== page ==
09/02/2015 00:19 EDT | Updated 09/01/2016 01:12 EDT

Justin Morneau may soon play for Rockies after concussion, neck strain

Justin Morneau, remember him?

For more than three months, the Colorado Rockies first baseman has been trying to recover from a strained neck and concussion symptoms.

With a month left in the regular season, there is a chance the 34-year-old New Westminster, B.C., native could return to game action as Morneau is expected to return to Colorado later this week to be evaluated.

The 2014 National League batting champion hasn't played since May 13 when he dove for a groundball and suffered a brain injury and cervical neck sprain.

Morneau, who has a $9 million US mutual option in his contract for next season, started a minor league assignment last week at double-A New Britain and is 9-for-18 in five games with two home runs and nine runs batted in for the Rock Cats.

"It would be tough going in to the off-season not having been back on the field," Rockies manager Walt Weiss told Colorado reporters earlier this week.

Weiss isn't certain Morneau would return to the team, even if his evaluation is positive, saying "these are unique circumstances. It's not like a typical guy coming off a sprained ankle or something."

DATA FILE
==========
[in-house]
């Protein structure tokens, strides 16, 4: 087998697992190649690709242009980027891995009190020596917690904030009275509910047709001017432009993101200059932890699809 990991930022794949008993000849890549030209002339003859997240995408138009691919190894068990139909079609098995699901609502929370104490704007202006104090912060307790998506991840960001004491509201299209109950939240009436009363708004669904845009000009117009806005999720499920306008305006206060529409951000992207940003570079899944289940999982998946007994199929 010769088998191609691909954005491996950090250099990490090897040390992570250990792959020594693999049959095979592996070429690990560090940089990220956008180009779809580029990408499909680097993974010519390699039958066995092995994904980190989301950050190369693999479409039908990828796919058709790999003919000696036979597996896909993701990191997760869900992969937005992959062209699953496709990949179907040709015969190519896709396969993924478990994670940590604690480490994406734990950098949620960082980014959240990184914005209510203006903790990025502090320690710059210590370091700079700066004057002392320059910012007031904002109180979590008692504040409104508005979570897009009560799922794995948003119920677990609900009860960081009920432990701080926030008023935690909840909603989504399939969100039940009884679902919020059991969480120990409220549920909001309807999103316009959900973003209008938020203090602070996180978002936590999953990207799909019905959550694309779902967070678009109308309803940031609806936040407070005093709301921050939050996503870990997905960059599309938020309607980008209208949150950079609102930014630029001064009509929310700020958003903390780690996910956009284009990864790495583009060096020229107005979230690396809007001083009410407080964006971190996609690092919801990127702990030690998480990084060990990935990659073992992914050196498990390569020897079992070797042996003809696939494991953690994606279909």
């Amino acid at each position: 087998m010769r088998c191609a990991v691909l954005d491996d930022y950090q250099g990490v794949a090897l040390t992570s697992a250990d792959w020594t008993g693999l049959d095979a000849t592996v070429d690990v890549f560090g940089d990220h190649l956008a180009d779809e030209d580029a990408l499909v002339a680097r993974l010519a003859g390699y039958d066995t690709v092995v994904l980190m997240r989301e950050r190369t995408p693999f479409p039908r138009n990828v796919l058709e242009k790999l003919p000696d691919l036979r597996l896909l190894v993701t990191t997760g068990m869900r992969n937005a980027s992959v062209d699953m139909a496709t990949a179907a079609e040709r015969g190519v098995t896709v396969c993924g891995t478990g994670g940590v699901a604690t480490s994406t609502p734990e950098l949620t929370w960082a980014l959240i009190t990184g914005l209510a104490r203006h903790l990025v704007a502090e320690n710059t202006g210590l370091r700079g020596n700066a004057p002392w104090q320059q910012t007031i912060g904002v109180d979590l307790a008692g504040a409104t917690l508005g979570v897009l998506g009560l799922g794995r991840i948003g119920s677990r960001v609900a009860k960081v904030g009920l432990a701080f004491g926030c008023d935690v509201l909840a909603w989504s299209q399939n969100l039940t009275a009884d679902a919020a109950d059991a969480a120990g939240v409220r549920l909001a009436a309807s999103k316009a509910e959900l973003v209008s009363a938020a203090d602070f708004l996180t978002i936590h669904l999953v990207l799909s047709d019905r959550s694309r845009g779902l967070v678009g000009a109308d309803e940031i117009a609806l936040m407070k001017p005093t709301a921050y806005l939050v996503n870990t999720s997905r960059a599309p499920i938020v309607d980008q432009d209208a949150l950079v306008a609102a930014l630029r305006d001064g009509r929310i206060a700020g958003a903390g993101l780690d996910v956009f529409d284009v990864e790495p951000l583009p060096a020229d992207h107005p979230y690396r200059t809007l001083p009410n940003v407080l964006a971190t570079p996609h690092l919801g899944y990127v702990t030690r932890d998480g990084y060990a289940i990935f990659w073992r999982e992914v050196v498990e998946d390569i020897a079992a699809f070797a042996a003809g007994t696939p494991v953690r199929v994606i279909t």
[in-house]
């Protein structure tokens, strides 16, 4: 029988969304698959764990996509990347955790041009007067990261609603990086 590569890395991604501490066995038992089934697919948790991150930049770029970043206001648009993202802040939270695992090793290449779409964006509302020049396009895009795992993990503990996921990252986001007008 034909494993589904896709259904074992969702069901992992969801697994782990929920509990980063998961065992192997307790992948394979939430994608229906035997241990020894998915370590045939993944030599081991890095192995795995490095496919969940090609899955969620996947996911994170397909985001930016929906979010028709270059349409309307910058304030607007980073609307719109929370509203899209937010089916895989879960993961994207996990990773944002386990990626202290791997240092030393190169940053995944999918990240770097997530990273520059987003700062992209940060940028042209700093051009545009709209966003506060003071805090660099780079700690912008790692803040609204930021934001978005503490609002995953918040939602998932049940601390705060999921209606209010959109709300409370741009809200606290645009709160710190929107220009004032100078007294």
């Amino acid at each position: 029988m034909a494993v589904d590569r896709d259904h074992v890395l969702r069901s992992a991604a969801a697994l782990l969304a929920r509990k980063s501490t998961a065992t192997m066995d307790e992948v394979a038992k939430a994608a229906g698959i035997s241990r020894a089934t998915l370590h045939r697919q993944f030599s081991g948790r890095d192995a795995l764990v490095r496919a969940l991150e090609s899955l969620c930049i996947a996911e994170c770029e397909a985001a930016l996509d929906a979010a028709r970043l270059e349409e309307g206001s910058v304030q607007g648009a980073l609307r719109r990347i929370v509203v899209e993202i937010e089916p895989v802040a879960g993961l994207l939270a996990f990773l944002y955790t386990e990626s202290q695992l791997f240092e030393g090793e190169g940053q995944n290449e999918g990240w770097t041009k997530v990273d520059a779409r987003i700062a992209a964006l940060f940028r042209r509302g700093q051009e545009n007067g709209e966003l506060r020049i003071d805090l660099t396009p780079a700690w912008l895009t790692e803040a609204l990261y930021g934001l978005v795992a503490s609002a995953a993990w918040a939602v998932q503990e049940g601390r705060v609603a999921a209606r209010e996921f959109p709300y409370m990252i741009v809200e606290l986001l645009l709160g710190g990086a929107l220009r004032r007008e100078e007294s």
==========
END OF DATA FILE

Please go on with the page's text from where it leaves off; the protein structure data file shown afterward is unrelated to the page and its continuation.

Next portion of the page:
At 53-77, the Rockies are not in playoff contention.

Colorado also will want to be careful not to rush Morneau back because of his concussion history.

On July 7, 2010, Morneau suffered a concussion while playing for the Minnesota Twins when his head banged against the knee of then-Toronto Blue Jays second baseman John McDonald. Morneau missed the rest of the season and much of the following campaign while dealing with concussion-related symptoms as well as other injuries.

At one point, he reported vertigo so severe that he was unable to hold his infant daughters for fear of dropping them.

Concussions and other injuries derailed Morneau's 2010 and 2011 campaigns and he struggled in 2013 with Minnesota and Pittsburgh before signing a two-year, $12.5-million US deal, with a third-year option, in Colorado.

As a youngster, Morneau was a catcher and played goalie for his hockey teams, and it's suspected he suffered many small, undiagnosed head injuries over those years.

Morneau, who was the American League MVP in 2006, hit .319 a year ago with 17 home runs and 32 doubles while driving in 82 runs in 135 games.

He was hitting .290 with three homers and nine RBIs in 27 games this season before his injury.